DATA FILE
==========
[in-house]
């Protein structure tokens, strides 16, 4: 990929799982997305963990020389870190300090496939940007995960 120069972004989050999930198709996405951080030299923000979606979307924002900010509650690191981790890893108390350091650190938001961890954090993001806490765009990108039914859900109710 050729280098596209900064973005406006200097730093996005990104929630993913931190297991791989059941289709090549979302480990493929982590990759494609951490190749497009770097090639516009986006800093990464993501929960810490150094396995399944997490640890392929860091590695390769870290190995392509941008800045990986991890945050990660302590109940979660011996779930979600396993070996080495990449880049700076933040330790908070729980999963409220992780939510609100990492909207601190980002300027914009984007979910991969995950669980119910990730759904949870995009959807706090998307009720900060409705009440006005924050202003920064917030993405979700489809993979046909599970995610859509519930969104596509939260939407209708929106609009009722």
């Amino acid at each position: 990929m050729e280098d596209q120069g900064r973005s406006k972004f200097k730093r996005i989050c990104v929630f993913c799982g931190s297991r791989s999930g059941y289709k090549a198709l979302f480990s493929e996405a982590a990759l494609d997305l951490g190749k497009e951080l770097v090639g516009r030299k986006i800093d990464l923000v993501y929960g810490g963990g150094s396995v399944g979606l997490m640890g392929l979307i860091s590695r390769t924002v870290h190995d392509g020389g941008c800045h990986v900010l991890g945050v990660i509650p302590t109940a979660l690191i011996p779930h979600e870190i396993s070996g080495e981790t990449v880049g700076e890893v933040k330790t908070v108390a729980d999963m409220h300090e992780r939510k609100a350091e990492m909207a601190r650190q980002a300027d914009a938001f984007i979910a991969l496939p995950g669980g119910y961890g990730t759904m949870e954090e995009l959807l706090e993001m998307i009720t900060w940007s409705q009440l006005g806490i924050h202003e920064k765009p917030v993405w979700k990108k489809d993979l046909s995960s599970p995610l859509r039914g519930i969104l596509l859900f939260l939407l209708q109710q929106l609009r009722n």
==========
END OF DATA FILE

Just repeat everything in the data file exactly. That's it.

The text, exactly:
[in-house]
């Protein structure tokens, strides 16, 4: 990929799982997305963990020389870190300090496939940007995960 120069972004989050999930198709996405951080030299923000979606979307924002900010509650690191981790890893108390350091650190938001961890954090993001806490765009990108039914859900109710 050729280098596209900064973005406006200097730093996005990104929630993913931190297991791989059941289709090549979302480990493929982590990759494609951490190749497009770097090639516009986006800093990464993501929960810490150094396995399944997490640890392929860091590695390769870290190995392509941008800045990986991890945050990660302590109940979660011996779930979600396993070996080495990449880049700076933040330790908070729980999963409220992780939510609100990492909207601190980002300027914009984007979910991969995950669980119910990730759904949870995009959807706090998307009720900060409705009440006005924050202003920064917030993405979700489809993979046909599970995610859509519930969104596509939260939407209708929106609009009722």
């Amino acid at each position: 990929m050729e280098d596209q120069g900064r973005s406006k972004f200097k730093r996005i989050c990104v929630f993913c799982g931190s297991r791989s999930g059941y289709k090549a198709l979302f480990s493929e996405a982590a990759l494609d997305l951490g190749k497009e951080l770097v090639g516009r030299k986006i800093d990464l923000v993501y929960g810490g963990g150094s396995v399944g979606l997490m640890g392929l979307i860091s590695r390769t924002v870290h190995d392509g020389g941008c800045h990986v900010l991890g945050v990660i509650p302590t109940a979660l690191i011996p779930h979600e870190i396993s070996g080495e981790t990449v880049g700076e890893v933040k330790t908070v108390a729980d999963m409220h300090e992780r939510k609100a350091e990492m909207a601190r650190q980002a300027d914009a938001f984007i979910a991969l496939p995950g669980g119910y961890g990730t759904m949870e954090e995009l959807l706090e993001m998307i009720t900060w940007s409705q009440l006005g806490i924050h202003e920064k765009p917030v993405w979700k990108k489809d993979l046909s995960s599970p995610l859509r039914g519930i969104l596509l859900f939260l939407l209708q109710q929106l609009r009722n």